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Dino Babers’ Syracuse must finish strong for a change

The Orange have fast starts and big moments, but need much stronger finishes.

Central Connecticut State v Syracuse
Dino Babers
Photo by Brett Carlsen/Getty Images

Bill C’s annual preview series of every FBS team in college football continues. Catch up here!

Dino Babers has the moments. His 2016 post-game speech after Syracuse’s upset of Virginia Tech was legendary the moment it reached the Internet. His Orange’s upset of No. 2 Clemson last fall was maybe their biggest Carrier Dome win since the mid-1980s. (Yes, it had a lovely post-game speech, too.)

Babers has the close-game prowess, too. His 10-6 record in one-possession games is backed up as legitimate by the advanced stats. He’s going to squeeze the most possible wins out of his team’s statistical profile.

Now he just needs the finish.

In 2016, his first year at Cuse, his Orange began the season 4-4 and finished 0-4. Last fall, they started 4-3, lost a couple of nail biters, then collapsed again.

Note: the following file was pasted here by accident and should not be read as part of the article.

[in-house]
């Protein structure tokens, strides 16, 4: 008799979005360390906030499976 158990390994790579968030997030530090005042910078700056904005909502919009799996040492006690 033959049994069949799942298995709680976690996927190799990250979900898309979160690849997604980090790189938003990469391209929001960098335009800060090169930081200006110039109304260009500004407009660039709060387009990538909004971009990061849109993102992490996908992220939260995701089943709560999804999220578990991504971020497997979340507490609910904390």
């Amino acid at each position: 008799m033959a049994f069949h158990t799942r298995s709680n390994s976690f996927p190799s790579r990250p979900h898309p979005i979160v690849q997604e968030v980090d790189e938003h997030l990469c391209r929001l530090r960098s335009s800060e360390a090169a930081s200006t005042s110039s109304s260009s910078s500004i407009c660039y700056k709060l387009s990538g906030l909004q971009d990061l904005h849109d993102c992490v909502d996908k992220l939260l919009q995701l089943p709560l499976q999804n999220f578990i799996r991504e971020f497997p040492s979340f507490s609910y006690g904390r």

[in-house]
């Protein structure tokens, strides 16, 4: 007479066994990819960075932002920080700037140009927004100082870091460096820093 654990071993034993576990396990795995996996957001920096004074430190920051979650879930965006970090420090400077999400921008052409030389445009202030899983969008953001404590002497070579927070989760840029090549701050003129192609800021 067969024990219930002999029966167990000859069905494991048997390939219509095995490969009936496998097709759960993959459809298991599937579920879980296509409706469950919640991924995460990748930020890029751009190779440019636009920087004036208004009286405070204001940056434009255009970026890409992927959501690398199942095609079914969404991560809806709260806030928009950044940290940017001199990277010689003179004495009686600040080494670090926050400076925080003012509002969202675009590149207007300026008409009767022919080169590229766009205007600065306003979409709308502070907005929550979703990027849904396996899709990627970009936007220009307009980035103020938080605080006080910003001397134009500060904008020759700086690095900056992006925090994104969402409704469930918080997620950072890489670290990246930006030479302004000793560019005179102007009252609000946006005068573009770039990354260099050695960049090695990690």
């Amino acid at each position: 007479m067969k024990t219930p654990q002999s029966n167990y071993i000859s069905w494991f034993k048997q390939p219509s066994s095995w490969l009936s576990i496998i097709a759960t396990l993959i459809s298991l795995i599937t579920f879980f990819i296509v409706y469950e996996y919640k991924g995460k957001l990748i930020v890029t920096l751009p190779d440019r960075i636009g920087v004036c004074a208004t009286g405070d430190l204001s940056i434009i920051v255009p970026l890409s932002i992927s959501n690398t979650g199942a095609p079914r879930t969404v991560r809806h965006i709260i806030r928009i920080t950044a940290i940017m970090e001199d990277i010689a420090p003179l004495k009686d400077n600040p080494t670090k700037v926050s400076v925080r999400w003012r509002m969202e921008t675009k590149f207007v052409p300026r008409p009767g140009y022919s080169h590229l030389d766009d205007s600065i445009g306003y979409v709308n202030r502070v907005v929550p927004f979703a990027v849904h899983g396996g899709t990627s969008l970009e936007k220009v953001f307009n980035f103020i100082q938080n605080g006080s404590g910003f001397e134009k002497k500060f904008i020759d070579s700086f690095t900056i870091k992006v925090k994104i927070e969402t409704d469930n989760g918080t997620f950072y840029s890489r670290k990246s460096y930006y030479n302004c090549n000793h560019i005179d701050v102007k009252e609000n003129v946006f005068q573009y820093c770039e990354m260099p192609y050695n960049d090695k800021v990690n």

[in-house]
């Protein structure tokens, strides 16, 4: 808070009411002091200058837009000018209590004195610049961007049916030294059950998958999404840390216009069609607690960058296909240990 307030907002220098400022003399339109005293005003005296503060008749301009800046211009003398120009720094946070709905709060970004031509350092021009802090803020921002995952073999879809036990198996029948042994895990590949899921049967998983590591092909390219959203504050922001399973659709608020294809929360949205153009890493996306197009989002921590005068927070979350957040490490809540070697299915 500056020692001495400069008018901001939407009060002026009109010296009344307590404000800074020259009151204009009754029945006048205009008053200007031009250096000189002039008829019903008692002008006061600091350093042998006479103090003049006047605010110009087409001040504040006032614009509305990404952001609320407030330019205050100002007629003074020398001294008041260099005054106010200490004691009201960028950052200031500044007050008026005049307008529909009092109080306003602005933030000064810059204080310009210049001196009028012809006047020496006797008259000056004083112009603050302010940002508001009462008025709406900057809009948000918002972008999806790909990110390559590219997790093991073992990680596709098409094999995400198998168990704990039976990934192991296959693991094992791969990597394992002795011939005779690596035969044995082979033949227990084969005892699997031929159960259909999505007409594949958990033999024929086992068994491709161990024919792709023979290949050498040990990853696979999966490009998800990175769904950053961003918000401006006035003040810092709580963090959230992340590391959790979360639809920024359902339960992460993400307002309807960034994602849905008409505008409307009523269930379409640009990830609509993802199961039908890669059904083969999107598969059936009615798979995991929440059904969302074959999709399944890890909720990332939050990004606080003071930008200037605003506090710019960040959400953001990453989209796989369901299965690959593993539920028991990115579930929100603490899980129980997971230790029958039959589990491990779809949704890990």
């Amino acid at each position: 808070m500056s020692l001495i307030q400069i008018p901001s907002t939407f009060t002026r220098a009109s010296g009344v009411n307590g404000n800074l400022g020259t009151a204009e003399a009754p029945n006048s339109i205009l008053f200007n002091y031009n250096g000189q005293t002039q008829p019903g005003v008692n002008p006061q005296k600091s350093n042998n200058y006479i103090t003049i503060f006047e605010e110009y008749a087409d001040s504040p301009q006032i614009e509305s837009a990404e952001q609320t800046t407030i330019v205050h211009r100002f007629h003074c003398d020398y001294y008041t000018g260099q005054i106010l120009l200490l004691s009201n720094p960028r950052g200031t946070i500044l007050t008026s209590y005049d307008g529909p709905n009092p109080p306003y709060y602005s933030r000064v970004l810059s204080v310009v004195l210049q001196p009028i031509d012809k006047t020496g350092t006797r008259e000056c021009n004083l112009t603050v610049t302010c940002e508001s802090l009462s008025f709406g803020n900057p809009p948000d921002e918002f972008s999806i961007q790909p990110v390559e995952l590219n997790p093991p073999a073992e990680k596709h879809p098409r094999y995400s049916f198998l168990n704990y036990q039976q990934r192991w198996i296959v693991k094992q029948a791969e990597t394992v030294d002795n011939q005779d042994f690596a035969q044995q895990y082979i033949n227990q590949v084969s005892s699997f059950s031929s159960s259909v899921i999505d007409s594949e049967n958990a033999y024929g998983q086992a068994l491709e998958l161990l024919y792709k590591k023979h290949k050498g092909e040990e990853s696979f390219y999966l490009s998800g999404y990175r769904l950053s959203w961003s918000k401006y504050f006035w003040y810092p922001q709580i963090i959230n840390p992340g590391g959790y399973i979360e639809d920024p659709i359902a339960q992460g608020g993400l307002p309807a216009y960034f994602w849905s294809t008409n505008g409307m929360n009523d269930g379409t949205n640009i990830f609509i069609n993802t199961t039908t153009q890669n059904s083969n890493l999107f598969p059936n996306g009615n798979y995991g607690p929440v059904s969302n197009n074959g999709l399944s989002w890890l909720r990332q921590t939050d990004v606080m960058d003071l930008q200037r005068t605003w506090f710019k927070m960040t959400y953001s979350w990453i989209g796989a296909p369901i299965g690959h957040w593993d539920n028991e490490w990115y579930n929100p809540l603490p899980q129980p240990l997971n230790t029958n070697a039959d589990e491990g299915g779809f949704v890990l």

Syracuse in 2017

Category First 9 games Last 3 games
Category First 9 games Last 3 games
Record 4 W, 5 L 0 W, 3 L
Avg. score SU 29, Opp 25 Opp 54, SU 22
Avg. yards per play Opp 5.5, SU 5.2 Opp 8.6, SU 5.7
Avg. percentile performance 44% (46% off, 52% def) 12% (42% off, 12% def)
Avg. performance vs. S&P+ proj. +4.1 PPG -26.9 PPG
Passer rating allowed 128.7 180.6

Counting his two years at Bowling Green, Babers is now .500 in September (9-9), good in October (10-4), and somewhere between shaky and bad in November and beyond (7-13). His offense tends to do its part when its quarterback is healthy (not an issue at BGSU, very much an issue at Syracuse), but his defenses putter out.